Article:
Physicians and Performance Improvement CME
A recent article from amednews.com noted that as “physicians face increasing pressure to demonstrate performance improvement,” more are “utilizing a model of continuing medical education (CME) that gives them tools to assess the care they provide patients, and make measurable enhancements.
The concept of Performance Improvement Continuing Medical Education was “introduced in the early 2000s, and the model has expanded significantly since then.” In 2011, 44,275 physicians and 7,492 non-physician health professionals participated in 502 PI CME activities offered in the U.S., according to the Accrediting Council for Continuing Medical Education (ACCME). The article noted that this was a “steep increase from the 744 physicians and 175 non-physician health professionals who participated in 22 PI CME activities offered just six years earlier.”
Despite the increase, PI CME makes up less than 1% of the more than 132,000 CME activities offered nationwide. Nevertheless, some predict that “demand for PI CME is expected to grow as the country shifts to a pay-for-performance system of care that emphasizes quality over volume.” Others expect there to be an increase because payers, hospitals and certifying boards will begin to focus more on improving quality of care through health system reform and implementation of more rigorous maintenance-of-certification and licensure requirements. Recently, there has been a call to develop CME in the area of concussions in children.
“This is a model that is trying to bridge the gap to continuous improvement,” said Laura Lee Hall, PhD, director of the American College of Physicians’ Center for Quality. “Physicians increasingly are going to be required to look at their practice and find ways to improve it. PI CME is a way to help busy physicians approach this whole science of quality improvement.”
Under the traditional CME model, a physician may get credit for completing a short quiz after attending a lecture, watching a video or taking an online tutorial. “The concept for PI CME evolved out of a desire to integrate that instruction into the practice setting and show measurable results, said Norman B. Kahn Jr., MD, executive vice president and CEO of the Council of Medical Specialty Societies.”
The American Medical Association and the American Academy of Family Physicians approved the standards for PI CME in 2004. “The effort followed widespread calls for increased emphasis on patient safety and quality of care, Dr. Kahn said.” The Institute of Medicine released two related reports, “To Err is Human” in 1999 and “Crossing the Quality Chasm” in 2001. Like other CME models, ACCME accredits organizations offering PI CME. The organizations determine how physicians are assessed and credited. PI CME involves three basic steps:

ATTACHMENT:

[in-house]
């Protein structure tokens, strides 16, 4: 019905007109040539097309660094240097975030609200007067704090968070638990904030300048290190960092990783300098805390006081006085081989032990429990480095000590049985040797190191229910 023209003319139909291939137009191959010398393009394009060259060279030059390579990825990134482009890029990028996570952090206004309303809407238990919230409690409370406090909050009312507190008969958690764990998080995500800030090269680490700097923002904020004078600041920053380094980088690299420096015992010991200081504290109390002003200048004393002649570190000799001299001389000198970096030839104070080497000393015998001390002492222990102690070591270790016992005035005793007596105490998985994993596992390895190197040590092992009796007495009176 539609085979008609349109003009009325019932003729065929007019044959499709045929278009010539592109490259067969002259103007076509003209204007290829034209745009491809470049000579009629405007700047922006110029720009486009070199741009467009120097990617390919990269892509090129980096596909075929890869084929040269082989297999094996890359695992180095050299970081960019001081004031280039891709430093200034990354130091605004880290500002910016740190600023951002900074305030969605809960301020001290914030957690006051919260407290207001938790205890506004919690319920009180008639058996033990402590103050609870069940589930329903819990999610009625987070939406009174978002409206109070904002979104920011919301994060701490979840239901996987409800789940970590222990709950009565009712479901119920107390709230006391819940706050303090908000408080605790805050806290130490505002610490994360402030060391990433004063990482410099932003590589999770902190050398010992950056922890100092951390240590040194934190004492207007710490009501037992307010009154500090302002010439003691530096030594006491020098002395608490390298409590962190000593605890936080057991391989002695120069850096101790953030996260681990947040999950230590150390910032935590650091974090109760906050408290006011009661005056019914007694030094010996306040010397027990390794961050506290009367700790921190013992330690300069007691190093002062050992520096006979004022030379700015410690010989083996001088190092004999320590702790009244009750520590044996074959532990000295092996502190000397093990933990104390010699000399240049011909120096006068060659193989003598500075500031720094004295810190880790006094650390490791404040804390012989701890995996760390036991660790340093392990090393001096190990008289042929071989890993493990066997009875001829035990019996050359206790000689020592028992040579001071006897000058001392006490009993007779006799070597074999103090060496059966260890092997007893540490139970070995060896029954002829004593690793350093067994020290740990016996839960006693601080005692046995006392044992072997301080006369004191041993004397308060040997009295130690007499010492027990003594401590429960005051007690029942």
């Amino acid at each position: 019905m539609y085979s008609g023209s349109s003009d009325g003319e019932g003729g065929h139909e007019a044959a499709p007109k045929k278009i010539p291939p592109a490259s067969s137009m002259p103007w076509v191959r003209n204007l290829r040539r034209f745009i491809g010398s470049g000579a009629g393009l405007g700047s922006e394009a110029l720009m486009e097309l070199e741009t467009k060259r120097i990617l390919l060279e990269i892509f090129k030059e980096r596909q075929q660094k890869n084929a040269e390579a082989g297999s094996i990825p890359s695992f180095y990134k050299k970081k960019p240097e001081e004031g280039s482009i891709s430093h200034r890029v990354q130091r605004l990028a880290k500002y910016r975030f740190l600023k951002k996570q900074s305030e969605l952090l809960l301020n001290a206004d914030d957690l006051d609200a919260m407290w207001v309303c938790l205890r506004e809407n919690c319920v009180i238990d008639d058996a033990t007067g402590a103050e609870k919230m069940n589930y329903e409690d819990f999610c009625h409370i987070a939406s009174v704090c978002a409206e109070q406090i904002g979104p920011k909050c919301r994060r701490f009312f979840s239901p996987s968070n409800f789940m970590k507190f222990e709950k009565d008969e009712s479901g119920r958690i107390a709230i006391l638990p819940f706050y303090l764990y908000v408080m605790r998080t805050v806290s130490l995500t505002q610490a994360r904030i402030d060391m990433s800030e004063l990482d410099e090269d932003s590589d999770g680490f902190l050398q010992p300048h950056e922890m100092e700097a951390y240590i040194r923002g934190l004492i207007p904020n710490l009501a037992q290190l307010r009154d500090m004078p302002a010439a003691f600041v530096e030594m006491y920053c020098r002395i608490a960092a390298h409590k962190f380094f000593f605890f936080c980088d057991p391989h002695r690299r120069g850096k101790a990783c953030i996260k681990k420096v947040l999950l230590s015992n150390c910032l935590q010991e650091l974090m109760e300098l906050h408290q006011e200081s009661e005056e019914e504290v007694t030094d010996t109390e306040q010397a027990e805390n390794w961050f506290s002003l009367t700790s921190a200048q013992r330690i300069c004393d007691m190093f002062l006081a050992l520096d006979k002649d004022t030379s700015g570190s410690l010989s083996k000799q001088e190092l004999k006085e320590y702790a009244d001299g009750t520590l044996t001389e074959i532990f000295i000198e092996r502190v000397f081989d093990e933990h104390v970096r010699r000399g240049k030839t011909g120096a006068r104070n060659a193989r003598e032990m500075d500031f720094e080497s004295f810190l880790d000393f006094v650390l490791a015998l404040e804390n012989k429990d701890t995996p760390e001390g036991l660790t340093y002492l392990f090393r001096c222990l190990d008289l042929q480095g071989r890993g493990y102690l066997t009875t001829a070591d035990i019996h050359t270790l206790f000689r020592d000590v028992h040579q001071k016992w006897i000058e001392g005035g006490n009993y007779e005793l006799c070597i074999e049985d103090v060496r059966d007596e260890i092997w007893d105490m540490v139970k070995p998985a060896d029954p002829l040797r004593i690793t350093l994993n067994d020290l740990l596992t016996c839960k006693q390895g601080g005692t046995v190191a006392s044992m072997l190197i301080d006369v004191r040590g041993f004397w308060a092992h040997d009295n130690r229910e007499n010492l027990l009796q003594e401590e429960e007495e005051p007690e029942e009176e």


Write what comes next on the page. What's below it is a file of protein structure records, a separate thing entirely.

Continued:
- an assessment of the physician’s practice using identified evidence-based performance measures,
- implementation of an intervention, and
- re-evaluation of those performance measures to gauge improvement, according to the AMA.
PI CME programs take longer than a traditional CME activity, but physicians have the opportunity to earn more credits for their efforts, said Dr. Kahn. For example, a physician may get one credit for attending a one-hour lecture with traditional CME, but 20 credits for completing all three steps of PI CME. Drs. Kahn and Davis served on an AMA task force that developed the original PI CME standards.
A major advantage of the model is that it allows physicians to compare patient outcomes with national benchmarks, said Mindi McKenna, PhD, director of the AAFP’s CME division. “It’s evidence-based, and it’s giving individualized measurements and data in the context of a broader sample,” she said. For example, family physicians can use PI CME to help improve the care they provide to patients with chronic conditions such as diabetes, asthma and chronic obstructive pulmonary disease.
In the case of diabetes, doctors can evaluate patient outcomes and compare the results to national data. To reduce diabetes-related complications among their patients, physicians might develop an intervention to address the problem, such as doing routine hemoglobin A1c checks and foot exams. “The patient is going to be the beneficiary,” McKenna said. “For a patient whose physician is engaging in PI CME, it ensures more systematic, evidence-based care.”
For osteopathic physicians, the equivalent of PI CME is the American Osteopathic Assn.’s Clinical Assessment Program. Also known as CAP, the program was developed in the late 1990s as a way to assess the performance of resident physicians, said Richard Snow, DO, MPH, an AOA consultant to the program. The CAP model, which has the same three-step structure as PI CME, was first offered as CME in 2005.
As part of maintenance-of-certification requirements implemented by the American Board of Medical Specialties (FSMB) about 12 years ago, doctors have to demonstrate continuous practice assessment and improvement to be board certified. Many specialty boards have approved PI CME activities as a way to meet that requirement, Davis said. PI CME also serves as a way for physicians to meet quality improvement requirements set forth by the Centers for Medicare & Medicaid Services and many private insurers.
“Because the model is relatively new, the FSMB is not asking its member boards to mandate PI CME, but its guidelines encourage boards to consider it as part of the new requirements, said Humayun Chaudhry, DO, president and CEO of the Federation of State Medical Boards.”
“Although PI CME may allow physicians to meet multiple quality reporting requirements, they still have to report those credits to each individual agency. That is expected to change. Medical licensing boards and specialty certification boards are working together to align their reporting requirements.”